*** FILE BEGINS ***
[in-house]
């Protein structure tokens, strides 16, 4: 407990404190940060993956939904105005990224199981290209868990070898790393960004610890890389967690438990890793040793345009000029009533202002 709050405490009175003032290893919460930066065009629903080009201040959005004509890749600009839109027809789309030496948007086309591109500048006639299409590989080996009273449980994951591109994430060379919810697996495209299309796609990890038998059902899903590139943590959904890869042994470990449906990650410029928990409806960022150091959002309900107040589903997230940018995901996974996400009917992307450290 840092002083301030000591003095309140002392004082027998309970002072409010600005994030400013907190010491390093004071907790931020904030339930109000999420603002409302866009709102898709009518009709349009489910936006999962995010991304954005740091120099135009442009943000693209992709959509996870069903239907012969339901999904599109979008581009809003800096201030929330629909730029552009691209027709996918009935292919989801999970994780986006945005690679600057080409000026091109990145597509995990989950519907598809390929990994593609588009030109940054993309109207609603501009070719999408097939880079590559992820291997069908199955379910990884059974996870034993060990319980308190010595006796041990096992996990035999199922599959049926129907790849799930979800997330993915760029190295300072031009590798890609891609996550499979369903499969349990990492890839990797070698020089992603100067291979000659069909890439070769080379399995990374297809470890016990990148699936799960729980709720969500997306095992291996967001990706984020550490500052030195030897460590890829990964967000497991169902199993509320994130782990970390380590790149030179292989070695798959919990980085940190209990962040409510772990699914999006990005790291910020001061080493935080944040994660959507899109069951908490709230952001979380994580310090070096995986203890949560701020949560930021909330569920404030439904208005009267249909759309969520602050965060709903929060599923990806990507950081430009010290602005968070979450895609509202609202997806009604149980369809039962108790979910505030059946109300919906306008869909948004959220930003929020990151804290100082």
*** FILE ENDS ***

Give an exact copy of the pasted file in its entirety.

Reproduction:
[in-house]
């Protein structure tokens, strides 16, 4: 407990404190940060993956939904105005990224199981290209868990070898790393960004610890890389967690438990890793040793345009000029009533202002 709050405490009175003032290893919460930066065009629903080009201040959005004509890749600009839109027809789309030496948007086309591109500048006639299409590989080996009273449980994951591109994430060379919810697996495209299309796609990890038998059902899903590139943590959904890869042994470990449906990650410029928990409806960022150091959002309900107040589903997230940018995901996974996400009917992307450290 840092002083301030000591003095309140002392004082027998309970002072409010600005994030400013907190010491390093004071907790931020904030339930109000999420603002409302866009709102898709009518009709349009489910936006999962995010991304954005740091120099135009442009943000693209992709959509996870069903239907012969339901999904599109979008581009809003800096201030929330629909730029552009691209027709996918009935292919989801999970994780986006945005690679600057080409000026091109990145597509995990989950519907598809390929990994593609588009030109940054993309109207609603501009070719999408097939880079590559992820291997069908199955379910990884059974996870034993060990319980308190010595006796041990096992996990035999199922599959049926129907790849799930979800997330993915760029190295300072031009590798890609891609996550499979369903499969349990990492890839990797070698020089992603100067291979000659069909890439070769080379399995990374297809470890016990990148699936799960729980709720969500997306095992291996967001990706984020550490500052030195030897460590890829990964967000497991169902199993509320994130782990970390380590790149030179292989070695798959919990980085940190209990962040409510772990699914999006990005790291910020001061080493935080944040994660959507899109069951908490709230952001979380994580310090070096995986203890949560701020949560930021909330569920404030439904208005009267249909759309969520602050965060709903929060599923990806990507950081430009010290602005968070979450895609509202609202997806009604149980369809039962108790979910505030059946109300919906306008869909948004959220930003929020990151804290100082």